There was never any firm dollar offer on the table, though the Oil’s bidding apparently started at $9 million a year, and could perhaps have gone as high as $100 million over a suitable long, long term.
When Hossa first heard of the Oil’s interest, he had little interest himself, as the Oil haven’t exactly been a powerhouse in recent years, and after his stay in mediocre Atlanta, Hossa had no interest in being the big dog on mediocre team, even if it cost him millions of dollars over the term of his contract.
Katz’s excellent skills of persuasion apparently made Hossa think twice and even thrice about Edmonton, but still he chose elsewhere. He had just finished a happy run to the Stanley Cup finals and wanted more, so he chose the best place for future runs, Detroit.
It’s instructive that Hossa chose Detroit over Pittsburgh, Hossa’s team at the time, and a team loaded with massively talented players in Sidney Crosby, Evgeni Malkin and a few other hot shots.
My guess is that Hossa looked hard at two numbers before making his choice: Pittsburgh, $17.4 million and Detroit, $12.7 million. Those numbers represent the combined totals both teams will pay their superstar forwards, who are all on long-term deals now, with Crosby and Malkin both earning $8.7 million a year in Pittsburgh, and Pavel Datsyuk $6.7 million a year and Henrik Zetterberg $6 million a year in Detroit.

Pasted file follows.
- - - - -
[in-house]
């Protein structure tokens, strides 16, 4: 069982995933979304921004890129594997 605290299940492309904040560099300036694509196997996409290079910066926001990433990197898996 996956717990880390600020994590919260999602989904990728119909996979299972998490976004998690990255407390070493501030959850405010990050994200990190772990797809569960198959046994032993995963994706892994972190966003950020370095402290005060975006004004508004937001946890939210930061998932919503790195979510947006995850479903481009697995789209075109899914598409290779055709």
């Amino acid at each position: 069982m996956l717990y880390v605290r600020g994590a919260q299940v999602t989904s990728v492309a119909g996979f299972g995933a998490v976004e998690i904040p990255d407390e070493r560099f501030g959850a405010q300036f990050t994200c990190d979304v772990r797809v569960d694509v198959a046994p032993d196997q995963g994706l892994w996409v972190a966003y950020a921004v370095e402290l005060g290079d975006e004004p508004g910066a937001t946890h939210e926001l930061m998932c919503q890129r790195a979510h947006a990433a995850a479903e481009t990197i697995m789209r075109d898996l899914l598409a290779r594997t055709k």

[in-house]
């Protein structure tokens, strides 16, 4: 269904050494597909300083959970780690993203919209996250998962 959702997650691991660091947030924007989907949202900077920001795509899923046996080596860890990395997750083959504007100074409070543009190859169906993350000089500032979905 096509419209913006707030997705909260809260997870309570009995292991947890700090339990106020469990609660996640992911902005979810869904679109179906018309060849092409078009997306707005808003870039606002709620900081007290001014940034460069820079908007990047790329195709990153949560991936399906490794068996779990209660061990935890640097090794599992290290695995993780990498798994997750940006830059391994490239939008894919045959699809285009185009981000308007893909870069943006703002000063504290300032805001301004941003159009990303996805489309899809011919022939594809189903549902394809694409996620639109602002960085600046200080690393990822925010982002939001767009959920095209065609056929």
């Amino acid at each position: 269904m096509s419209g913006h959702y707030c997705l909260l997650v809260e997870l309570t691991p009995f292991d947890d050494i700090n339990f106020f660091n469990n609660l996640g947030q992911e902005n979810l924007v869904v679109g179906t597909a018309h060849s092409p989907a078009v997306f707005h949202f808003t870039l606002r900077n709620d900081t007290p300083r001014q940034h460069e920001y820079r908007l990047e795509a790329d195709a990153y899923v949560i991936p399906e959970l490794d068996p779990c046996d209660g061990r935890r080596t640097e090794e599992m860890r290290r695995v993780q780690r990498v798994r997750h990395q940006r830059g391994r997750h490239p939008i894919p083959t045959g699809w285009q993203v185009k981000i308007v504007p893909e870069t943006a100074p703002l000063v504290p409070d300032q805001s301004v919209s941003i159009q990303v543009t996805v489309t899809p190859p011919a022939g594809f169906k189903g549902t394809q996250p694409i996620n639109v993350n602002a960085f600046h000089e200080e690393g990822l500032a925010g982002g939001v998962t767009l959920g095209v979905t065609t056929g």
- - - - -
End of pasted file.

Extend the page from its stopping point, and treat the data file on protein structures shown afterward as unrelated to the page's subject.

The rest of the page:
Essentially, this gives the Red Wings almost $5 million a year extra in cap space to sign players. It also gives Detroit a huge competitive advantage when it comes to competing for the Stanley Cup.
And this would be why the Kings can’t afford to overpay players like Cammelleri, POS or Frolov, and why Brown’s deal (especially) is so important. Lombardi has to know — because he has all the numbers — that over-paying for one guy means over-paying for everyone when the time comes.
Of course, I don’t think anyone will be willing to pay Hossa $8-10 million this summer, with the threat of the cap coming down. Which makes it all the more likely he will stay in Detroit.
In the soon to be pervasive debate about whether the Kings, now basically out of the playoffs, should tank it in order to win the Tavares Cup, or continue to try to win meaningless games, I would argue that the only way a player like Hossa would ever consider signing with the Kings is if DL could make the argument that the Kings are The Team of the Future. That argument will be easier to make if the Kings finish strong, with — say — 85 points.